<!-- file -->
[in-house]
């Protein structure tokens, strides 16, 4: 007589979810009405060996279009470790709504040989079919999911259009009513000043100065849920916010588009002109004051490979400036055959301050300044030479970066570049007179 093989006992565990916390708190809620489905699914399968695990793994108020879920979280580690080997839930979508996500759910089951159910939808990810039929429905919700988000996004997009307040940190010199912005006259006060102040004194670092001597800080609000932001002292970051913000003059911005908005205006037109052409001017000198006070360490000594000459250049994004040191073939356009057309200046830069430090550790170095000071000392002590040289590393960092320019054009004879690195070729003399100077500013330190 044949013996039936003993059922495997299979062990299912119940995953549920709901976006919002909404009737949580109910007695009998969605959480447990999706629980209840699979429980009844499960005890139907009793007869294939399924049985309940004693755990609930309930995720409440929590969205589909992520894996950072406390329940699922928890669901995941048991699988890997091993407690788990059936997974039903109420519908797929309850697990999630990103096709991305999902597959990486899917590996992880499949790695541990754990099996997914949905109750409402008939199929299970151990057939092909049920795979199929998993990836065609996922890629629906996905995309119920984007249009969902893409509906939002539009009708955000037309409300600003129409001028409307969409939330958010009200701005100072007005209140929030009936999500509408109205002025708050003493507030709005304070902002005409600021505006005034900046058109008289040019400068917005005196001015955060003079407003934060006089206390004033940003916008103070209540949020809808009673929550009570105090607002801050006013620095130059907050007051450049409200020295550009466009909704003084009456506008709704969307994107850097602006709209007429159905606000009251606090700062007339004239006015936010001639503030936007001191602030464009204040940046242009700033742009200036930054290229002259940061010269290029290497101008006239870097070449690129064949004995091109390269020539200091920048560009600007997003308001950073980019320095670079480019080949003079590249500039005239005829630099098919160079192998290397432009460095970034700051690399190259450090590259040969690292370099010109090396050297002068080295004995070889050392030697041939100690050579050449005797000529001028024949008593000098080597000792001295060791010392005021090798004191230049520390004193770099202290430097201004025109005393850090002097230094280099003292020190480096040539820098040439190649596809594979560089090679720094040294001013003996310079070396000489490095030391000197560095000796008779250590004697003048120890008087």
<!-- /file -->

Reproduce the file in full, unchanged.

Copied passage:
[in-house]
């Protein structure tokens, strides 16, 4: 007589979810009405060996279009470790709504040989079919999911259009009513000043100065849920916010588009002109004051490979400036055959301050300044030479970066570049007179 093989006992565990916390708190809620489905699914399968695990793994108020879920979280580690080997839930979508996500759910089951159910939808990810039929429905919700988000996004997009307040940190010199912005006259006060102040004194670092001597800080609000932001002292970051913000003059911005908005205006037109052409001017000198006070360490000594000459250049994004040191073939356009057309200046830069430090550790170095000071000392002590040289590393960092320019054009004879690195070729003399100077500013330190 044949013996039936003993059922495997299979062990299912119940995953549920709901976006919002909404009737949580109910007695009998969605959480447990999706629980209840699979429980009844499960005890139907009793007869294939399924049985309940004693755990609930309930995720409440929590969205589909992520894996950072406390329940699922928890669901995941048991699988890997091993407690788990059936997974039903109420519908797929309850697990999630990103096709991305999902597959990486899917590996992880499949790695541990754990099996997914949905109750409402008939199929299970151990057939092909049920795979199929998993990836065609996922890629629906996905995309119920984007249009969902893409509906939002539009009708955000037309409300600003129409001028409307969409939330958010009200701005100072007005209140929030009936999500509408109205002025708050003493507030709005304070902002005409600021505006005034900046058109008289040019400068917005005196001015955060003079407003934060006089206390004033940003916008103070209540949020809808009673929550009570105090607002801050006013620095130059907050007051450049409200020295550009466009909704003084009456506008709704969307994107850097602006709209007429159905606000009251606090700062007339004239006015936010001639503030936007001191602030464009204040940046242009700033742009200036930054290229002259940061010269290029290497101008006239870097070449690129064949004995091109390269020539200091920048560009600007997003308001950073980019320095670079480019080949003079590249500039005239005829630099098919160079192998290397432009460095970034700051690399190259450090590259040969690292370099010109090396050297002068080295004995070889050392030697041939100690050579050449005797000529001028024949008593000098080597000792001295060791010392005021090798004191230049520390004193770099202290430097201004025109005393850090002097230094280099003292020190480096040539820098040439190649596809594979560089090679720094040294001013003996310079070396000489490095030391000197560095000796008779250590004697003048120890008087």